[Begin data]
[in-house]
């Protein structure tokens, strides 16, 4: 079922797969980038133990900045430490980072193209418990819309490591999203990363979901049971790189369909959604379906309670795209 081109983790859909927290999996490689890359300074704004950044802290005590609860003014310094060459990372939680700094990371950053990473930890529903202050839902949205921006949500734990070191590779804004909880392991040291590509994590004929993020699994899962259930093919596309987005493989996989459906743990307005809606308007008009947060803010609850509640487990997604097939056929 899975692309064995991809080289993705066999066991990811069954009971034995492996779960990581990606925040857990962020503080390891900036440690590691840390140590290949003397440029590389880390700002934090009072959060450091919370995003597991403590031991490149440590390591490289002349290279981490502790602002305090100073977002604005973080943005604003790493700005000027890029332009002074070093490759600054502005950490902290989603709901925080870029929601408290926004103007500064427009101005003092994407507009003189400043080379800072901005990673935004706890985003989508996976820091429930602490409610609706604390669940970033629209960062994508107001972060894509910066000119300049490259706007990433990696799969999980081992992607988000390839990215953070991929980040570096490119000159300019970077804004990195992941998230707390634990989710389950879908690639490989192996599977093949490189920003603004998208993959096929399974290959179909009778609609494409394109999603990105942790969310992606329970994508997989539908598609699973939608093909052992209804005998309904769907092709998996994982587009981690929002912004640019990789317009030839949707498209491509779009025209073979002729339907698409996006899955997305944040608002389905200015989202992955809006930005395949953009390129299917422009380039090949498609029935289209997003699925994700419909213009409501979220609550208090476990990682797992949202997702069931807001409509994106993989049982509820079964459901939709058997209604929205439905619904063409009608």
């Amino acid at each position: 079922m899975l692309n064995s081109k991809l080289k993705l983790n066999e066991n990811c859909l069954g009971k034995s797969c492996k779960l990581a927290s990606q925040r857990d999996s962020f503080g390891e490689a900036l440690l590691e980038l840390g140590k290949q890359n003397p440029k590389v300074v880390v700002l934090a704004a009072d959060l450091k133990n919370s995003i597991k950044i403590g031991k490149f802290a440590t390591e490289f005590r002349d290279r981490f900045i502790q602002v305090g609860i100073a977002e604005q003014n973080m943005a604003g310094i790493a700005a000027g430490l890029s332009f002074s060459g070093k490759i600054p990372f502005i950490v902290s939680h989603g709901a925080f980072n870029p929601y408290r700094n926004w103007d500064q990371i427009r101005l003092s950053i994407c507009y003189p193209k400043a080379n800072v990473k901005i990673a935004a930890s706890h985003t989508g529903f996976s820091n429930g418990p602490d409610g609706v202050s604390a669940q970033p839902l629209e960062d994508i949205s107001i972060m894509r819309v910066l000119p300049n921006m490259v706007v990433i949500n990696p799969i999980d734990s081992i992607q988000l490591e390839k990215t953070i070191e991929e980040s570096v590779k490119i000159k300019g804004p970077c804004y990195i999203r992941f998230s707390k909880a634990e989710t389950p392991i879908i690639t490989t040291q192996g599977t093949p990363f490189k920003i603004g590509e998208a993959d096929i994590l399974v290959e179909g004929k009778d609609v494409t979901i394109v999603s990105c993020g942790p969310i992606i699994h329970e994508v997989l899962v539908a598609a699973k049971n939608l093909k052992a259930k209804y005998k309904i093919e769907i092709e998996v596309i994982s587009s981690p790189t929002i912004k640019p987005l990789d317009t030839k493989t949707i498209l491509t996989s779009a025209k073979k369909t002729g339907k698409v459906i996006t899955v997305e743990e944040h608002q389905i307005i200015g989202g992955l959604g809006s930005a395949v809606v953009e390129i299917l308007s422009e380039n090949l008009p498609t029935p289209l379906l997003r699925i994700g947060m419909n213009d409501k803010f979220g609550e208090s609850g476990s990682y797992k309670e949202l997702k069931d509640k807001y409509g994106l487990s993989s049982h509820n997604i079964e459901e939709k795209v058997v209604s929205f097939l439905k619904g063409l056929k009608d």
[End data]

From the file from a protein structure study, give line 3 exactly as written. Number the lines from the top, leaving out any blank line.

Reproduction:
């Amino acid at each position: 079922m899975l692309n064995s081109k991809l080289k993705l983790n066999e066991n990811c859909l069954g009971k034995s797969c492996k779960l990581a927290s990606q925040r857990d999996s962020f503080g390891e490689a900036l440690l590691e980038l840390g140590k290949q890359n003397p440029k590389v300074v880390v700002l934090a704004a009072d959060l450091k133990n919370s995003i597991k950044i403590g031991k490149f802290a440590t390591e490289f005590r002349d290279r981490f900045i502790q602002v305090g609860i100073a977002e604005q003014n973080m943005a604003g310094i790493a700005a000027g430490l890029s332009f002074s060459g070093k490759i600054p990372f502005i950490v902290s939680h989603g709901a925080f980072n870029p929601y408290r700094n926004w103007d500064q990371i427009r101005l003092s950053i994407c507009y003189p193209k400043a080379n800072v990473k901005i990673a935004a930890s706890h985003t989508g529903f996976s820091n429930g418990p602490d409610g609706v202050s604390a669940q970033p839902l629209e960062d994508i949205s107001i972060m894509r819309v910066l000119p300049n921006m490259v706007v990433i949500n990696p799969i999980d734990s081992i992607q988000l490591e390839k990215t953070i070191e991929e980040s570096v590779k490119i000159k300019g804004p970077c804004y990195i999203r992941f998230s707390k909880a634990e989710t389950p392991i879908i690639t490989t040291q192996g599977t093949p990363f490189k920003i603004g590509e998208a993959d096929i994590l399974v290959e179909g004929k009778d609609v494409t979901i394109v999603s990105c993020g942790p969310i992606i699994h329970e994508v997989l899962v539908a598609a699973k049971n939608l093909k052992a259930k209804y005998k309904i093919e769907i092709e998996v596309i994982s587009s981690p790189t929002i912004k640019p987005l990789d317009t030839k493989t949707i498209l491509t996989s779009a025209k073979k369909t002729g339907k698409v459906i996006t899955v997305e743990e944040h608002q389905i307005i200015g989202g992955l959604g809006s930005a395949v809606v953009e390129i299917l308007s422009e380039n090949l008009p498609t029935p289209l379906l997003r699925i994700g947060m419909n213009d409501k803010f979220g609550e208090s609850g476990s990682y797992k309670e949202l997702k069931d509640k807001y409509g994106l487990s993989s049982h509820n997604i079964e459901e939709k795209v058997v209604s929205f097939l439905k619904g063409l056929k009608d």